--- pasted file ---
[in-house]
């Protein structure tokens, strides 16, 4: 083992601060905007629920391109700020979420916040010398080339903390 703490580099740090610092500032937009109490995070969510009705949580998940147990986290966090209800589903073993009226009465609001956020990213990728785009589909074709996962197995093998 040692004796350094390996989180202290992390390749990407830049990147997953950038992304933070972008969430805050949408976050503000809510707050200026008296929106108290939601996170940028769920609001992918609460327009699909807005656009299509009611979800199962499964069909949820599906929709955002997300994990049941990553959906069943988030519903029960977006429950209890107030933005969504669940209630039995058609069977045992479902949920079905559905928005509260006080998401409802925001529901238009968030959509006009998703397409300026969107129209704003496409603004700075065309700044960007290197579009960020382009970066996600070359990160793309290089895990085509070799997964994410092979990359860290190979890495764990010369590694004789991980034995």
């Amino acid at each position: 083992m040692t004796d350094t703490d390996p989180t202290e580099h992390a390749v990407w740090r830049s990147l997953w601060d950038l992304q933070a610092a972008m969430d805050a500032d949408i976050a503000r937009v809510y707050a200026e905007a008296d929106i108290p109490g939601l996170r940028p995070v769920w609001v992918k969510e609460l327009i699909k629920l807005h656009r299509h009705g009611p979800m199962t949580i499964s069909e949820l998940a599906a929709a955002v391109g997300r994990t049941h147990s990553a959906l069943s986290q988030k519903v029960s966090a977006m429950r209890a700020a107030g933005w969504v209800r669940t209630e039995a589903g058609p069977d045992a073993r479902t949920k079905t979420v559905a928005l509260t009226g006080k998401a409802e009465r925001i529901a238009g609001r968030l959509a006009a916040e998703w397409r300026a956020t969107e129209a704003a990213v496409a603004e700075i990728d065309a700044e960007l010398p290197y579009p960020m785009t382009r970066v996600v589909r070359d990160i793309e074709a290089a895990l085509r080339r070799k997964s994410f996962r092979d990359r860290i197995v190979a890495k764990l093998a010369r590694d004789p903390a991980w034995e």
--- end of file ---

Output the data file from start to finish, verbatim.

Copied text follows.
[in-house]
């Protein structure tokens, strides 16, 4: 083992601060905007629920391109700020979420916040010398080339903390 703490580099740090610092500032937009109490995070969510009705949580998940147990986290966090209800589903073993009226009465609001956020990213990728785009589909074709996962197995093998 040692004796350094390996989180202290992390390749990407830049990147997953950038992304933070972008969430805050949408976050503000809510707050200026008296929106108290939601996170940028769920609001992918609460327009699909807005656009299509009611979800199962499964069909949820599906929709955002997300994990049941990553959906069943988030519903029960977006429950209890107030933005969504669940209630039995058609069977045992479902949920079905559905928005509260006080998401409802925001529901238009968030959509006009998703397409300026969107129209704003496409603004700075065309700044960007290197579009960020382009970066996600070359990160793309290089895990085509070799997964994410092979990359860290190979890495764990010369590694004789991980034995």
């Amino acid at each position: 083992m040692t004796d350094t703490d390996p989180t202290e580099h992390a390749v990407w740090r830049s990147l997953w601060d950038l992304q933070a610092a972008m969430d805050a500032d949408i976050a503000r937009v809510y707050a200026e905007a008296d929106i108290p109490g939601l996170r940028p995070v769920w609001v992918k969510e609460l327009i699909k629920l807005h656009r299509h009705g009611p979800m199962t949580i499964s069909e949820l998940a599906a929709a955002v391109g997300r994990t049941h147990s990553a959906l069943s986290q988030k519903v029960s966090a977006m429950r209890a700020a107030g933005w969504v209800r669940t209630e039995a589903g058609p069977d045992a073993r479902t949920k079905t979420v559905a928005l509260t009226g006080k998401a409802e009465r925001i529901a238009g609001r968030l959509a006009a916040e998703w397409r300026a956020t969107e129209a704003a990213v496409a603004e700075i990728d065309a700044e960007l010398p290197y579009p960020m785009t382009r970066v996600v589909r070359d990160i793309e074709a290089a895990l085509r080339r070799k997964s994410f996962r092979d990359r860290i197995v190979a890495k764990l093998a010369r590694d004789p903390a991980w034995e």